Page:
Tandron, who often mixes it up with players on social media, looks at Christian Yelich's phone. "These guys don't really understand the power they have," Tandron said. Juice's legend has grown with players touting him to millions of followers, such as Bryce Harper's posts showing himself getting a haircut at Headz Up. "Bryce is my boy!" he said. "Bryce is a good friend of mine. He's helped me out a lot. He'll get a cut and put up a picture and tag me or shout me out and it just grows my social media." He now has more than 30,000 followers on his own Instagram account.

The walls at Headz Up are covered with autographs and art from players who come through, from his Marlins clients to players across the league who make it a point to stop in when they're in town. "Not to sound cocky," Tandron said, "but you can hear the guys saying, 'We were in Atlanta but we knew we were coming to Miami so we waited."

Miami first baseman Justin Bour takes his turn before a game. Tandron says he tries to be at the shop for about 75 games per season, or nearly every home game, and cuts the majority of the team (except for Ichiro).

The proximity to the clubhouse is convenient for players, such as pitcher AJ Ramos, to wander in with no appointments needed. But that doesn't mean there's no wait.

Dan Straily gets his hair cut and beard trimmed in the shop, a converted closet. But the modest surroundings are still a long way from the utility room in Tandron's house where he started. Still, he makes trips to spring training to cut hair in bathrooms, for the Marlins and the Nationals, another big client base.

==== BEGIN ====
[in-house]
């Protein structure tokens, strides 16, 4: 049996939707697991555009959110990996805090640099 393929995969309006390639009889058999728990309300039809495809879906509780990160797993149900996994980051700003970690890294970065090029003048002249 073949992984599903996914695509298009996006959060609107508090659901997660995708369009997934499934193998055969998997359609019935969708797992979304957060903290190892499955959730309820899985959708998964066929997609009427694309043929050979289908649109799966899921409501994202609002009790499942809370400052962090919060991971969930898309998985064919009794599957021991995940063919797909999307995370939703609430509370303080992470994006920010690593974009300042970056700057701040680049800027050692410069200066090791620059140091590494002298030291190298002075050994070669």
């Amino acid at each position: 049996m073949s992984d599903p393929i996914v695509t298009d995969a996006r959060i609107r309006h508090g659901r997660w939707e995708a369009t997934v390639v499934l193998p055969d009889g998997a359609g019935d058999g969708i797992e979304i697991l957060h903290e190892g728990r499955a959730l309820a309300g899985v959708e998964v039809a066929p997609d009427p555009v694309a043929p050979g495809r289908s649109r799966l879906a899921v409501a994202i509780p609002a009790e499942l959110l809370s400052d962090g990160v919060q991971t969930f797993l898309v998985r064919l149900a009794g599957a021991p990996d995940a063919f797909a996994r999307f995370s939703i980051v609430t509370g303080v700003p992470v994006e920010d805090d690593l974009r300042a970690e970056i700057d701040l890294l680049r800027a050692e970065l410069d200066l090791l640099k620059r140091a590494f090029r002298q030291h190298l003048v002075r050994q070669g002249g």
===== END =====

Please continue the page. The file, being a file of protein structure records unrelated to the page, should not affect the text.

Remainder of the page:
While Straily finishes up, Edinson Volquez waits as Dee Gordon hangs out, a bonding experience for players and barber alike. Tandron has built lasting relationships with many of his clients who showed up as young players. "I get along with a lot of guys," Tandron said. "But guys that I can really call family? Juan Pierre, Dontrelle Willis. Livan Hernandez is a really great friend of mine. Especially D-Train and Juan Pierre. Those guys are like brothers."

Volquez adds his autograph to a crowded wall, an unlikely collection given how Tandron's first trip to the clubhouse began. "In May of '98, I got a call from one of the clubhouse guys named Al Torres, who was a friend's dad," Tandron said. "He said, 'Would you be interested in coming in and doing some haircuts? Vida Blue wants to get a haircut.' I said, 'Who the hell's Vida Blue?'" of the former Cy Young winner who was working with the San Francisco Giants. "I showed up with a barber chair, all my tools, my whole arsenal. They said, 'It looks like you're moving in.' They loved it. Vida loved it. I did a couple of more guys for San Francisco that day over there. They asked me to come back the second day of every homestand. Little by little, that's how I got my foot in the door."

As the Marlins' game begins, Tandron's day winds down, and he breaks out the broom to clean up.

Despite all the acclaim and accolades, Tandron sometimes still can't believe his path. "To tell you the truth, I feel like I'm really dreaming. I didn't know a better life before I started doing this with the Marlins," he said. "I was more of hood guy. I stayed in the neighborhood and did my thing there. I thought I would keep working 9 to 5. I dreamt of having a barber shop but never saw the possibility of that. That was all given to me by this. The Marlins played a big role in how I changed my life."